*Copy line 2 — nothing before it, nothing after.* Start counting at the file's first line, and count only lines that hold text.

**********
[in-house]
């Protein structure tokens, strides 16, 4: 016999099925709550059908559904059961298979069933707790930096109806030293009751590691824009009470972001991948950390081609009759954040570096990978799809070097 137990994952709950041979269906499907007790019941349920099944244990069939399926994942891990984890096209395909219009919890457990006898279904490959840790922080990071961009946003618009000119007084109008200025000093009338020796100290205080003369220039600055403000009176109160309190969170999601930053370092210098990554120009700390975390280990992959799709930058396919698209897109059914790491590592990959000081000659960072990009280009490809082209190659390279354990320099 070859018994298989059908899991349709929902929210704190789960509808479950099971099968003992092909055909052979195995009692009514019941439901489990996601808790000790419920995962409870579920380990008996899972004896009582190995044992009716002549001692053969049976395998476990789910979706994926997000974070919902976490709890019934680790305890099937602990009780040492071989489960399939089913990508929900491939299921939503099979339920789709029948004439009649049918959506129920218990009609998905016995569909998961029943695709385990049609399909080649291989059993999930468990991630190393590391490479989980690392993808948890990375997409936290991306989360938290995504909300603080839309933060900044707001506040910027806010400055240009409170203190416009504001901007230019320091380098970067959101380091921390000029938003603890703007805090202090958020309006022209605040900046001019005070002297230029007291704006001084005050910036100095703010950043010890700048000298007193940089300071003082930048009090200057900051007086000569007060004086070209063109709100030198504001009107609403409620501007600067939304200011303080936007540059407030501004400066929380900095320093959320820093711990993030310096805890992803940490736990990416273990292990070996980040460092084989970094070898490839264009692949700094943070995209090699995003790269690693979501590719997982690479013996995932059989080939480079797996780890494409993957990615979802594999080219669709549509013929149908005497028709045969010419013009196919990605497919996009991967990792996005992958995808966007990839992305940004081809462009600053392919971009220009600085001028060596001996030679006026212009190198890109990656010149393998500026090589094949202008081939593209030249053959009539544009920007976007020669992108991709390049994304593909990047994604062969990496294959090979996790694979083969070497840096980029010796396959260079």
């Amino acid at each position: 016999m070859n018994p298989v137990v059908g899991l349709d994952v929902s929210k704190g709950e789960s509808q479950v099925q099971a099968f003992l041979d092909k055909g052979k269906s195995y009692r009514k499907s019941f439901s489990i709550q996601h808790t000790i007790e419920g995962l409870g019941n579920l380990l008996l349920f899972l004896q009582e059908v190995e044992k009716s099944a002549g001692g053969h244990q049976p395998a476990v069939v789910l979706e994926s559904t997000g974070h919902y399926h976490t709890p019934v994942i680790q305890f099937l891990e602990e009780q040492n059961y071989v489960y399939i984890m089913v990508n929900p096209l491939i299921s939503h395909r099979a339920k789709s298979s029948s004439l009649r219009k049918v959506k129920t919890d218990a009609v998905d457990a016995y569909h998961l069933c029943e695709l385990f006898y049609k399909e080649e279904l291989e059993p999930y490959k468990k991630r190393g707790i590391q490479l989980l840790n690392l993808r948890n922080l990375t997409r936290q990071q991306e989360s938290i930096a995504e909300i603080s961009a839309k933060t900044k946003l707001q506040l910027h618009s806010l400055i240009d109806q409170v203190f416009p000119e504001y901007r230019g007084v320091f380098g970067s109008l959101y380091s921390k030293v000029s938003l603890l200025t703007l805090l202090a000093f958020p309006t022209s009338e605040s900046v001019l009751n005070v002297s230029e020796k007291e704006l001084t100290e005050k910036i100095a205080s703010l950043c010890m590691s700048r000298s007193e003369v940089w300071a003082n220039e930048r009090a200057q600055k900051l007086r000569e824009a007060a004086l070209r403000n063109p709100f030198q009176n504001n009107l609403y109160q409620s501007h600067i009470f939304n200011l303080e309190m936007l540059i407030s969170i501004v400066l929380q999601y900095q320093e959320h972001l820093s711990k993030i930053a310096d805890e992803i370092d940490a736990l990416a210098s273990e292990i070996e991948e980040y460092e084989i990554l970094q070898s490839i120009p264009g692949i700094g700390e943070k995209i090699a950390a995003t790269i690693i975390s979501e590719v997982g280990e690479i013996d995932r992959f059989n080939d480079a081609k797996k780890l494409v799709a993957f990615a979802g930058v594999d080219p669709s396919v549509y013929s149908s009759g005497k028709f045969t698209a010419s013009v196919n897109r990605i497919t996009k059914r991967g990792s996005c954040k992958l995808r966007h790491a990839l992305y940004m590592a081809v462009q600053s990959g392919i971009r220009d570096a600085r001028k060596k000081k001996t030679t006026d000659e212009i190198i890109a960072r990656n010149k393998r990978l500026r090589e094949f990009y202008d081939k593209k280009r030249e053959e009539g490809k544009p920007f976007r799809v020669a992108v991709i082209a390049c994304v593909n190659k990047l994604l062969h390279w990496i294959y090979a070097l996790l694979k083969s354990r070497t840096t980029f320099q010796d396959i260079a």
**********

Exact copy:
């Protein structure tokens, strides 16, 4: 016999099925709550059908559904059961298979069933707790930096109806030293009751590691824009009470972001991948950390081609009759954040570096990978799809070097 137990994952709950041979269906499907007790019941349920099944244990069939399926994942891990984890096209395909219009919890457990006898279904490959840790922080990071961009946003618009000119007084109008200025000093009338020796100290205080003369220039600055403000009176109160309190969170999601930053370092210098990554120009700390975390280990992959799709930058396919698209897109059914790491590592990959000081000659960072990009280009490809082209190659390279354990320099 070859018994298989059908899991349709929902929210704190789960509808479950099971099968003992092909055909052979195995009692009514019941439901489990996601808790000790419920995962409870579920380990008996899972004896009582190995044992009716002549001692053969049976395998476990789910979706994926997000974070919902976490709890019934680790305890099937602990009780040492071989489960399939089913990508929900491939299921939503099979339920789709029948004439009649049918959506129920218990009609998905016995569909998961029943695709385990049609399909080649291989059993999930468990991630190393590391490479989980690392993808948890990375997409936290991306989360938290995504909300603080839309933060900044707001506040910027806010400055240009409170203190416009504001901007230019320091380098970067959101380091921390000029938003603890703007805090202090958020309006022209605040900046001019005070002297230029007291704006001084005050910036100095703010950043010890700048000298007193940089300071003082930048009090200057900051007086000569007060004086070209063109709100030198504001009107609403409620501007600067939304200011303080936007540059407030501004400066929380900095320093959320820093711990993030310096805890992803940490736990990416273990292990070996980040460092084989970094070898490839264009692949700094943070995209090699995003790269690693979501590719997982690479013996995932059989080939480079797996780890494409993957990615979802594999080219669709549509013929149908005497028709045969010419013009196919990605497919996009991967990792996005992958995808966007990839992305940004081809462009600053392919971009220009600085001028060596001996030679006026212009190198890109990656010149393998500026090589094949202008081939593209030249053959009539544009920007976007020669992108991709390049994304593909990047994604062969990496294959090979996790694979083969070497840096980029010796396959260079």